Another question that is becoming common is about how to comply with the National Institute of Health Public Access Policy. The answer presented here was to an inquiry about an article accepted for publication in the journal “Nature,” whose policy about compliance is fairly well-publicized and easy to find. The specific steps that an author must taken to be sure they have the rights necessary to authorized deposit (or to be sure the journal will deposit for them) will vary with each publisher; where there is uncertainty about the policy or negotiations required, the answer will be much longer that this one.
Dear Professor _____________,
Congratulations on the paper! The first step in complying with the NIH public access policy is to be sure you retained the right to deposit the article when you signed a publication agreement. If you signed Nature’s usual author’s license, a copy of which is available here — http://www.nature.com/nature/authors/submissions/final/authorlicense .pdf — there will not be any problem. That license allows the author(s) to retain copyright, although it gives Nature an exclusive right to publish, and it specifies that the author can place the article in a funder’s open access database subject to a six-month embargo.
Assuming that this is the license you signed, your next step is to actually deposit the article in PubMed Central. You do this using the NIHMS system; there are instructions and links here — http://publicaccess.nih.gov/submit_process.htm . We are being told by those who have used it that the submission process is fairly easy and straightforward. Nevertheless, if you have any difficulties, just let me know and I or one of the librarians will be glad to come to your office and help you with it.
Once you have submitted the article, along with any supplemental material, all you have to do is wait. NIH will send you, or the principle investigator named on the appropriate grant if that is someone other than you, a final copy of the article as it will appear in PubMed Central for verification. It is important to review the article at that time to be sure everything is correct, just as you would do with the page proofs for the journal, and respond to that e-mail.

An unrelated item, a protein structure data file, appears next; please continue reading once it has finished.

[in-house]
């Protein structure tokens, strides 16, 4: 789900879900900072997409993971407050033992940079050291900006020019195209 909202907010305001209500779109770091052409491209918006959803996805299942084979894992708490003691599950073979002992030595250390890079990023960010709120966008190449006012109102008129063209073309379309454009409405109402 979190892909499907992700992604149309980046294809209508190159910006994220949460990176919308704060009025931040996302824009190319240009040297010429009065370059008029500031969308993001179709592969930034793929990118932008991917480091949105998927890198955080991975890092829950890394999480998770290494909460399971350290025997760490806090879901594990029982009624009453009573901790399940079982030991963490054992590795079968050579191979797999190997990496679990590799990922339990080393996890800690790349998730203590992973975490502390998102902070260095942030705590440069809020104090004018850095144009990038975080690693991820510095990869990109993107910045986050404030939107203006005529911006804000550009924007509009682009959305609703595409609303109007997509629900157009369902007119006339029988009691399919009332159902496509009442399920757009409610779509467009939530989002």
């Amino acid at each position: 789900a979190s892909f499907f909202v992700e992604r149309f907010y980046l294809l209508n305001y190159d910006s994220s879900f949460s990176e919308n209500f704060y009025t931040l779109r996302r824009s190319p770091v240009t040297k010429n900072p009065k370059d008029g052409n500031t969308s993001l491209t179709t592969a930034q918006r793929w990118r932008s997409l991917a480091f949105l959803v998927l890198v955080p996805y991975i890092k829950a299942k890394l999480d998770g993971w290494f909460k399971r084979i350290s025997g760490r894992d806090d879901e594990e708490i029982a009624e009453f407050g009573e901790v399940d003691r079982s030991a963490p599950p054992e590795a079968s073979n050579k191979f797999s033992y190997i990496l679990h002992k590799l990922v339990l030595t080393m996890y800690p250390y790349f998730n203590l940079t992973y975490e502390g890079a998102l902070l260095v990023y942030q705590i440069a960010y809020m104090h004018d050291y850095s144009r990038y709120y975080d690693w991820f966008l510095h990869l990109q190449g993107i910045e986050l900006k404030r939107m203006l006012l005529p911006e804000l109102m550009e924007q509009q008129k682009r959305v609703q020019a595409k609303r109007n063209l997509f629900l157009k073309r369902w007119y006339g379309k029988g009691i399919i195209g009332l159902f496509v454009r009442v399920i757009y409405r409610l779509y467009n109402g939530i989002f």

At some point in the process you will be asked to verify that you have the right to authorize PMC availability and to tell PMC about any embargo. As I said, if you signed the usual Nature license you do have the right to authorize availability and you should indicate a six month embargo. Even though you should submit your article immediately, it will not appear in the PMC database until six months after publication in Nature, in accordance with your license obligation.
For future reference in any paperwork submitted to the NIH, you will need to obtain the PMC ID number for your article. This helps NIH track compliance with the policy and is now required on renewal applications, progress reports and the like. Again, library staff can help you find this number if you have any difficulty.
Policy on Electronic Course Content
For help deciding whether course content in Blackboard or some other digital form is fair use or requires copyright permission, consult this policy document adopted by the Academic Council in February 2008.
Search the Scholarly Communications Blog
- Authors' Rights
- Copyright in the Classroom
- Copyright Information Notes
- Copyright Issues and Legislation
- Digital Rights Management
- Fair Use
- international IP
- Open Access and Institutional Repositories
- Open Access topics
- Orphan works
- Public Domain
- Scholarly Publishing
- Traditional Knowledge
- User Generated Content
- Dave Fernig on Going all in on GSU
- Gretchen McCord on Going all in on GSU
- In Georgia State University E-Reserves Case, Eleventh Circuit Endorses Flexible Approach to Fair Use | ARL Policy Notes on GSU appeal ruling — the more I read, the better it seems
- Paul Callister on Swimming in muddy waters
- Jim Neal on Free speech, fair use, and affirmative defenses